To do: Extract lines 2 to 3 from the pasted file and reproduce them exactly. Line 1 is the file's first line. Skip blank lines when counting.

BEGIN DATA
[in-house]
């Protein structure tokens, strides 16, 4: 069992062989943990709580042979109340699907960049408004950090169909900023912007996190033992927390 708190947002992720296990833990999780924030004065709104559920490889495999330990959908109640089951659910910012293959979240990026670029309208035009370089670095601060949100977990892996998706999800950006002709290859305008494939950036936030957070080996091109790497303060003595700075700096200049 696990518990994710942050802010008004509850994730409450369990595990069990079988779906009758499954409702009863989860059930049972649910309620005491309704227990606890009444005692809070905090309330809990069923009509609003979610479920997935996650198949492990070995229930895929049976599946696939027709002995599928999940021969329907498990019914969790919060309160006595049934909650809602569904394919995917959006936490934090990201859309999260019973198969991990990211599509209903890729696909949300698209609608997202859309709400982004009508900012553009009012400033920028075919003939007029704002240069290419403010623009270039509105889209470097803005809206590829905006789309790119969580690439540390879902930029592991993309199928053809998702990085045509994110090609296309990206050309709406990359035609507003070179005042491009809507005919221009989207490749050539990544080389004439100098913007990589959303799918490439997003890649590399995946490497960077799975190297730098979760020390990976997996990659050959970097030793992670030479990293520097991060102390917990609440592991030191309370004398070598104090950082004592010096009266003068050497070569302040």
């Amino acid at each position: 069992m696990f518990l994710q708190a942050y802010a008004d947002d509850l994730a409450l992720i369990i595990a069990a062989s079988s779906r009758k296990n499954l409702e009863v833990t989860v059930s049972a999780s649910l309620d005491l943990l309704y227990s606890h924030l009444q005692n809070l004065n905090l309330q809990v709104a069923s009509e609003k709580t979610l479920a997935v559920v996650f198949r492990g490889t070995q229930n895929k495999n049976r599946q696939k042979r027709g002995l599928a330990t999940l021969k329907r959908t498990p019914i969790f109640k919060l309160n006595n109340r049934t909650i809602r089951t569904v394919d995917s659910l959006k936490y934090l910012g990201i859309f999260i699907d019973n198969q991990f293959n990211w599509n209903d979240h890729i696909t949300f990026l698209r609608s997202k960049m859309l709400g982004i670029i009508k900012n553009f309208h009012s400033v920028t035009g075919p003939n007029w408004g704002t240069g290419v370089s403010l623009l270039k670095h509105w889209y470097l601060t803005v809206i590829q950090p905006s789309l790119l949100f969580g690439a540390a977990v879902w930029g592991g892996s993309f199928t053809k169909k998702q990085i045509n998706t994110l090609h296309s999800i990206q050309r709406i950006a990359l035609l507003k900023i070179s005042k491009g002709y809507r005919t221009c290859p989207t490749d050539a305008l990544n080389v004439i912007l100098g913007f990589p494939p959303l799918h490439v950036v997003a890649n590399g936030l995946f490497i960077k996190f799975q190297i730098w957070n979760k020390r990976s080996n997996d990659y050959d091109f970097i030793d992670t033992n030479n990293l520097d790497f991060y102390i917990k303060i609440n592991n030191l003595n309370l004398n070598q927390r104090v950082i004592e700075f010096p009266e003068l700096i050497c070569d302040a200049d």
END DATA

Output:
């Protein structure tokens, strides 16, 4: 069992062989943990709580042979109340699907960049408004950090169909900023912007996190033992927390 708190947002992720296990833990999780924030004065709104559920490889495999330990959908109640089951659910910012293959979240990026670029309208035009370089670095601060949100977990892996998706999800950006002709290859305008494939950036936030957070080996091109790497303060003595700075700096200049 696990518990994710942050802010008004509850994730409450369990595990069990079988779906009758499954409702009863989860059930049972649910309620005491309704227990606890009444005692809070905090309330809990069923009509609003979610479920997935996650198949492990070995229930895929049976599946696939027709002995599928999940021969329907498990019914969790919060309160006595049934909650809602569904394919995917959006936490934090990201859309999260019973198969991990990211599509209903890729696909949300698209609608997202859309709400982004009508900012553009009012400033920028075919003939007029704002240069290419403010623009270039509105889209470097803005809206590829905006789309790119969580690439540390879902930029592991993309199928053809998702990085045509994110090609296309990206050309709406990359035609507003070179005042491009809507005919221009989207490749050539990544080389004439100098913007990589959303799918490439997003890649590399995946490497960077799975190297730098979760020390990976997996990659050959970097030793992670030479990293520097991060102390917990609440592991030191309370004398070598104090950082004592010096009266003068050497070569302040």
């Amino acid at each position: 069992m696990f518990l994710q708190a942050y802010a008004d947002d509850l994730a409450l992720i369990i595990a069990a062989s079988s779906r009758k296990n499954l409702e009863v833990t989860v059930s049972a999780s649910l309620d005491l943990l309704y227990s606890h924030l009444q005692n809070l004065n905090l309330q809990v709104a069923s009509e609003k709580t979610l479920a997935v559920v996650f198949r492990g490889t070995q229930n895929k495999n049976r599946q696939k042979r027709g002995l599928a330990t999940l021969k329907r959908t498990p019914i969790f109640k919060l309160n006595n109340r049934t909650i809602r089951t569904v394919d995917s659910l959006k936490y934090l910012g990201i859309f999260i699907d019973n198969q991990f293959n990211w599509n209903d979240h890729i696909t949300f990026l698209r609608s997202k960049m859309l709400g982004i670029i009508k900012n553009f309208h009012s400033v920028t035009g075919p003939n007029w408004g704002t240069g290419v370089s403010l623009l270039k670095h509105w889209y470097l601060t803005v809206i590829q950090p905006s789309l790119l949100f969580g690439a540390a977990v879902w930029g592991g892996s993309f199928t053809k169909k998702q990085i045509n998706t994110l090609h296309s999800i990206q050309r709406i950006a990359l035609l507003k900023i070179s005042k491009g002709y809507r005919t221009c290859p989207t490749d050539a305008l990544n080389v004439i912007l100098g913007f990589p494939p959303l799918h490439v950036v997003a890649n590399g936030l995946f490497i960077k996190f799975q190297i730098w957070n979760k020390r990976s080996n997996d990659y050959d091109f970097i030793d992670t033992n030479n990293l520097d790497f991060y102390i917990k303060i609440n592991n030191l003595n309370l004398n070598q927390r104090v950082i004592e700075f010096p009266e003068l700096i050497c070569d302040a200049d």